Scientists have discovered a number of nematode species that can develop five different mouths – depending on their environment – without changing their genetic code, according to a new study.
A team of researchers found the new species of nematode on La Réunion, an insular region of France located in the Indian Ocean. Each of them is able to change their physical forms.
Dr. Ralf Sommer, author of the study and a biologist specializing in evolutionary developmental biology at the Max Planck Institute for Developmental Biology, said that seeing five different morphs within one species was very surprising.
In the new study – published Friday (Jan. 15) in the journal Science Advances – the researchers discovered seven nematodes which include: Pristionchus sycomori, Pristionchus borbonicus, and Pristionchus racemosae.
When they are larvae, Pristionchus are carried to individual figs by pollinator wasps. The figs turn into micro-ecosystems in which the nematodes feed and mature.
The researchers noticed that each of the Pristionchus had a remarkable feature: the ability to have five different physical forms or “morphs.” There was little to no overlap between the morphs, according to Dr. Sommer and his colleagues.
The phenotype of an organism represents the observable characteristics or traits, such as colour, skin texture, hair, etc. All of these characteristics correspond to the genotype, the part of the genetic makeup of a cell which determines a specific trait of that cell/organism/individual.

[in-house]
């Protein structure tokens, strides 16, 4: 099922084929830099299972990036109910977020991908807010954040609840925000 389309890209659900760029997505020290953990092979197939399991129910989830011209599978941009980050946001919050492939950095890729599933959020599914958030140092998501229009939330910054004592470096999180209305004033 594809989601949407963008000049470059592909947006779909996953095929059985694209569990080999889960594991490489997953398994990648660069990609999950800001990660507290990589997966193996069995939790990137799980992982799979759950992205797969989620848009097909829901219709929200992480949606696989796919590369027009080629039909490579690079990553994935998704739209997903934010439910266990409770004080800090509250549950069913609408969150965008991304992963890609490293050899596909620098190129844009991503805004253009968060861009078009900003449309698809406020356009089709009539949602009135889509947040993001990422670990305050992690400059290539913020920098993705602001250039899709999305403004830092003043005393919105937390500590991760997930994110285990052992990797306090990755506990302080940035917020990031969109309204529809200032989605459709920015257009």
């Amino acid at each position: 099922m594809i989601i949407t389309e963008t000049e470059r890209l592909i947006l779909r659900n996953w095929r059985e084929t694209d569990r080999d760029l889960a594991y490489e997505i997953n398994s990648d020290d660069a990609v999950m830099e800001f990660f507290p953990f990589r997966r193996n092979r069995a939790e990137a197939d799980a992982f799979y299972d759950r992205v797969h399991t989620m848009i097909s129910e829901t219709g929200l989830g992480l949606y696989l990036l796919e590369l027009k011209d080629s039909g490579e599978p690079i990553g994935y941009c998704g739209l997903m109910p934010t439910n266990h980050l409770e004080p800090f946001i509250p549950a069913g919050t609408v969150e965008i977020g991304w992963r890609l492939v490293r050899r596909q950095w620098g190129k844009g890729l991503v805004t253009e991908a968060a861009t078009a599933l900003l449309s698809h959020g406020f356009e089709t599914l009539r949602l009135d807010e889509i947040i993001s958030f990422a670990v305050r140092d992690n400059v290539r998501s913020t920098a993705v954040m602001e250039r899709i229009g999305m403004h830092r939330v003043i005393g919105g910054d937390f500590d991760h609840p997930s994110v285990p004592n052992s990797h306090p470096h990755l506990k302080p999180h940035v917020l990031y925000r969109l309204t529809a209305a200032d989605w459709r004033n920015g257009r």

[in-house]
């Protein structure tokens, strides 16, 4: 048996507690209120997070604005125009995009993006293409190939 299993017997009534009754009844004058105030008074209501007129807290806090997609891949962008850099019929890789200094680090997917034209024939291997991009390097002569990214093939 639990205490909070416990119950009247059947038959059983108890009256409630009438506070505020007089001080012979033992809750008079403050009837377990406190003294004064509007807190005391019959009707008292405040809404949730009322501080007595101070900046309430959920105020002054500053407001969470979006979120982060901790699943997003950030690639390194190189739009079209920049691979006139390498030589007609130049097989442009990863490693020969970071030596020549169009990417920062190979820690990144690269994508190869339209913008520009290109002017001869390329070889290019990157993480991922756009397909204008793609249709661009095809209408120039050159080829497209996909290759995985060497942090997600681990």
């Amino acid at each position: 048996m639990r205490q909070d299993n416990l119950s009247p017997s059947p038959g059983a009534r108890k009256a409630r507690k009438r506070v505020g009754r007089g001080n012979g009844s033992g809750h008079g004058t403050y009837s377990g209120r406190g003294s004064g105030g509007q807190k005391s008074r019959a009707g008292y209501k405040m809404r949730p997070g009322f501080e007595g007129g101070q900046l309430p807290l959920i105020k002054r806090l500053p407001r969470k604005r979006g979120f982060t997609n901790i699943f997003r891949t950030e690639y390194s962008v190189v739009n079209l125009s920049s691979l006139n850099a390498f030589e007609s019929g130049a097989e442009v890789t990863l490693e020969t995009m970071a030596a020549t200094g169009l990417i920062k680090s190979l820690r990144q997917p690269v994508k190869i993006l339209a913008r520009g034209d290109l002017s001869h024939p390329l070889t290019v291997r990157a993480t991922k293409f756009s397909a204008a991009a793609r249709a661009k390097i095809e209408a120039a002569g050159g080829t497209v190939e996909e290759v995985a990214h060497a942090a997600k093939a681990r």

More often than not, a gene will code for only one trait. However, there are other cases in which the same genotype leads to completely different phenotypes. For instance, that can be seen with queen bees and worker bees. Their differences do not stem from their genes, but rather from their larval feeding – the phenomenon is called polyphenism. (note: polyphenic trait – a trait in which multiple phenotypes arise from one genotype due to differing environmental conditions)
Using molecular phylogenetic analysis, the research team determined that even though the worms all had different mouths, they actually belonged to the same species. The genotype corresponding to the structure of the mouth was the same in each worm, according to the researchers.
Dr. Sommer suggested that based on their fig ecosystems, the nematodes developed different physical characteristics. Right after they arrive in the fig fruit, Pristionchus nematodes feed on bacteria and yeast. Later on, they begin feeding on other nematode species in the fig, which gives Pristionchus their specific morphological features, Sommer explained.
Image Source: idw-online
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